SHORT TITLE: HONORING RONALD REAGAN                                                                                             
SPONSOR(s): REPRESENTATIVE(s) STOLTZE                                                                                           
                                                                                                                                
01/21/11       (H)       READ THE FIRST TIME - REFERRALS                                                                        

01/21/11 (H) STA 02/01/11 (H) STA AT 8:00 AM CAPITOL 106 BILL: HB 3 SHORT TITLE: REQUIREMENTS FOR DRIVER'S LICENSE SPONSOR(s): REPRESENTATIVE(s) LYNN, HAWKER, CHENAULT, JOHNSON, GATTO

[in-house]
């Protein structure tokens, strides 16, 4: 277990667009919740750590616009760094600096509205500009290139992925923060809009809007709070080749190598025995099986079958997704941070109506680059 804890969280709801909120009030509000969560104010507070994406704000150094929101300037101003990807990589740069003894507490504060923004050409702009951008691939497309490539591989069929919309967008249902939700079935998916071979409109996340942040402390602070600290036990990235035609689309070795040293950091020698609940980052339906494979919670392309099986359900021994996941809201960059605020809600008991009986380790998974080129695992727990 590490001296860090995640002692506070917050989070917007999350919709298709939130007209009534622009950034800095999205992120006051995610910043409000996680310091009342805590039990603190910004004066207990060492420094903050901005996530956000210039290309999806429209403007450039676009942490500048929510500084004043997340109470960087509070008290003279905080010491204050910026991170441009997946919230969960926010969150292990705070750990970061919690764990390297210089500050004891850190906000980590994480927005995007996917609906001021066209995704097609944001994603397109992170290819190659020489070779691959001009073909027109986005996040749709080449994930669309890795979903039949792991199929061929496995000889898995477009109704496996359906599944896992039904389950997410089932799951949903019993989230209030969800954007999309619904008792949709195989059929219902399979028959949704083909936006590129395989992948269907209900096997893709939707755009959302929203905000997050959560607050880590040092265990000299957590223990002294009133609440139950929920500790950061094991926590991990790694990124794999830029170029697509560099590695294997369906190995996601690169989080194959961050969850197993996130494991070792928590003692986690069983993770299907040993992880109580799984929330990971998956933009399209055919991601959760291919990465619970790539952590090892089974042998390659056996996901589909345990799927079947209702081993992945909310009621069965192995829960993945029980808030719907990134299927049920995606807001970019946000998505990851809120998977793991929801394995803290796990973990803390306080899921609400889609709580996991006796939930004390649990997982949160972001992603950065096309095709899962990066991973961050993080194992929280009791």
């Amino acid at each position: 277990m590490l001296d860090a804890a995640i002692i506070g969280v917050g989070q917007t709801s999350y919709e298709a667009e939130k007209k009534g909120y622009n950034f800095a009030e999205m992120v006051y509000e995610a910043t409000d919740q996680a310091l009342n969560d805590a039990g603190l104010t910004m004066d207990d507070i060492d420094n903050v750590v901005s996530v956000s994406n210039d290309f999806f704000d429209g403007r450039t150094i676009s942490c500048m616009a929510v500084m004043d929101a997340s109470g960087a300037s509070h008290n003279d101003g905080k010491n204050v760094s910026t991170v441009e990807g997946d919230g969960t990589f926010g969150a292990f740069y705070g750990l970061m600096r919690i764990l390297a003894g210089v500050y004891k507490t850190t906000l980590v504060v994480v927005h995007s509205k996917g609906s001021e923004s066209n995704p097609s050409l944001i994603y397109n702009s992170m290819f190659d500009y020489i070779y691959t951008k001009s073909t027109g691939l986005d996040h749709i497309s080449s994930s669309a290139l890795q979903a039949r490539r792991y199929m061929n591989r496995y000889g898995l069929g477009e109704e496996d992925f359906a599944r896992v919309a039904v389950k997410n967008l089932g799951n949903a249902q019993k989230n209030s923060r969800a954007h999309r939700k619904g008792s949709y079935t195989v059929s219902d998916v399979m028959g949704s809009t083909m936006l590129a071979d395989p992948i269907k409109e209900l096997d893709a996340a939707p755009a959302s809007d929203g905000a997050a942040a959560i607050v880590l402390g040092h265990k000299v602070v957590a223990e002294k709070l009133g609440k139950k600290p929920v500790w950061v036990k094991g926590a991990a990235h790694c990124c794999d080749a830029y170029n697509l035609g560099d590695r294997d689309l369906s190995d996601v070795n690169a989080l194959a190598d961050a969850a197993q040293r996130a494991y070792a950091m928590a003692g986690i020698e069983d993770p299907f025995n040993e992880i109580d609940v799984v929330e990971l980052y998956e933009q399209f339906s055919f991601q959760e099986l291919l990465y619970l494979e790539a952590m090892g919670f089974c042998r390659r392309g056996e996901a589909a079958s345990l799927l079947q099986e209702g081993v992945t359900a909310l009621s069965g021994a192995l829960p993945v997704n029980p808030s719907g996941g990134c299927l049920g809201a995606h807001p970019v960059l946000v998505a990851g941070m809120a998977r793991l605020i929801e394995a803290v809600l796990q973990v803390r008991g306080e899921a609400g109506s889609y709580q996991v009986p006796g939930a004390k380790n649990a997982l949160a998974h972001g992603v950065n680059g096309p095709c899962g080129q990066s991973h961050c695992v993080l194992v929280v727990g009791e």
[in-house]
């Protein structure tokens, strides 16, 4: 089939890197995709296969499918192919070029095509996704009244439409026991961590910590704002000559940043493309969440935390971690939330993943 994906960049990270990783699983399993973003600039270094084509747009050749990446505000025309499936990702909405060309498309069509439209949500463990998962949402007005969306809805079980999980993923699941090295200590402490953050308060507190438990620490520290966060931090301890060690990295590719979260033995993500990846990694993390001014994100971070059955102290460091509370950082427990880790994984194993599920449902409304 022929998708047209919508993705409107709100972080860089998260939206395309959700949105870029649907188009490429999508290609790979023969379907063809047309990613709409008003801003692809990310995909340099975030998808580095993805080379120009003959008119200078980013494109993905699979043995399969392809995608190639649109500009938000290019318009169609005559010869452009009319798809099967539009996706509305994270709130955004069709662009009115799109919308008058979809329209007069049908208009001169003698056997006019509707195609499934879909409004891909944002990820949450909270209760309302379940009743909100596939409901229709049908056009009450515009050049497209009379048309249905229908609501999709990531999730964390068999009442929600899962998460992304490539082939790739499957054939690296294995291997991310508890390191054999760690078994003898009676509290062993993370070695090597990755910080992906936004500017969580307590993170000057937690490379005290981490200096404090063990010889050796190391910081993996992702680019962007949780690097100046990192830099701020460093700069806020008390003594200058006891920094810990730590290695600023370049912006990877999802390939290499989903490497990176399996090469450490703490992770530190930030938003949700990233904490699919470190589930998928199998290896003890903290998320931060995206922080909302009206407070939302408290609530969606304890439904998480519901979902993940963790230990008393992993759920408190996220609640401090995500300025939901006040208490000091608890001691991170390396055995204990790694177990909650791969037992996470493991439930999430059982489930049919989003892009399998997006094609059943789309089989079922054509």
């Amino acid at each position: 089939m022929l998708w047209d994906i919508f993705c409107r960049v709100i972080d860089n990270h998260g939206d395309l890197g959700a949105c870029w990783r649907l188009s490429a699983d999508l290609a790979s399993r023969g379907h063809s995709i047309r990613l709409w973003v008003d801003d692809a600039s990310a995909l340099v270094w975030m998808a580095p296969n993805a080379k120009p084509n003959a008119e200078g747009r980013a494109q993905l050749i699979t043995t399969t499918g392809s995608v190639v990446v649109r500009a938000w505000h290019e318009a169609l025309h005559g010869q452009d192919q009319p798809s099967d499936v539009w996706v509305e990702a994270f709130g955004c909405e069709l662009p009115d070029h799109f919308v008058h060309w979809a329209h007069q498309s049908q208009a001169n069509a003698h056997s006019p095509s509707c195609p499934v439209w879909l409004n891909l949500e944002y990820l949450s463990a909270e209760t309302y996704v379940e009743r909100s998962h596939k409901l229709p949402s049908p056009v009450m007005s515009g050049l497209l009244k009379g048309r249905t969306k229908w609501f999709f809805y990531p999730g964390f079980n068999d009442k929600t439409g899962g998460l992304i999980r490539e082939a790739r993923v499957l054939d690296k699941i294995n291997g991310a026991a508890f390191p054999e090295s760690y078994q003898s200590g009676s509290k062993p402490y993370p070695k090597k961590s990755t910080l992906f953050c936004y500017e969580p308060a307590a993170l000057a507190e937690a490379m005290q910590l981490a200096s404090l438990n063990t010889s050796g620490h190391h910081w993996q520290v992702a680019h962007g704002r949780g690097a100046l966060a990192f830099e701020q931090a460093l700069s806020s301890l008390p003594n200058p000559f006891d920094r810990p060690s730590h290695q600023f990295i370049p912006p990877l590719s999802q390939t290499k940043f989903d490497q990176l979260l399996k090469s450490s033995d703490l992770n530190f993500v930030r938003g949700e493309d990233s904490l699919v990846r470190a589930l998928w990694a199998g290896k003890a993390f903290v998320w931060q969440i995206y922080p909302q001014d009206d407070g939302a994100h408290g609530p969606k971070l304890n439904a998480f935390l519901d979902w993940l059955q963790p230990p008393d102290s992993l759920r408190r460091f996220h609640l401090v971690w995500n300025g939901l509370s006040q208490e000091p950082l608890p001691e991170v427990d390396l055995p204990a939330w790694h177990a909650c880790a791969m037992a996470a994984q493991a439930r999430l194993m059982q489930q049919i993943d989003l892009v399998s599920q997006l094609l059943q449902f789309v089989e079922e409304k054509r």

01/18/11 (H) PREFILE RELEASED 1/7/11

01/18/11 (H) READ THE FIRST TIME - REFERRALS

01/18/11 (H) STA, FIN

01/27/11 (H) STA AT 8:00 AM CAPITOL 106

01/27/11 (H) Heard & Held

01/27/11 (H) MINUTE(STA) 02/01/11 (H) STA AT 8:00 AM CAPITOL 106 BILL: HB 14 SHORT TITLE: EXEC ETHICS: LEGAL FEES/FAMILY TRAVEL SPONSOR(s): REPRESENTATIVE(s) GRUENBERG

01/18/11 (H) PREFILE RELEASED 1/7/11

01/18/11 (H) READ THE FIRST TIME - REFERRALS

01/18/11 (H) STA, JUD, FIN

01/25/11 (H) STA AT 8:00 AM CAPITOL 106

01/25/11 (H) Heard & Held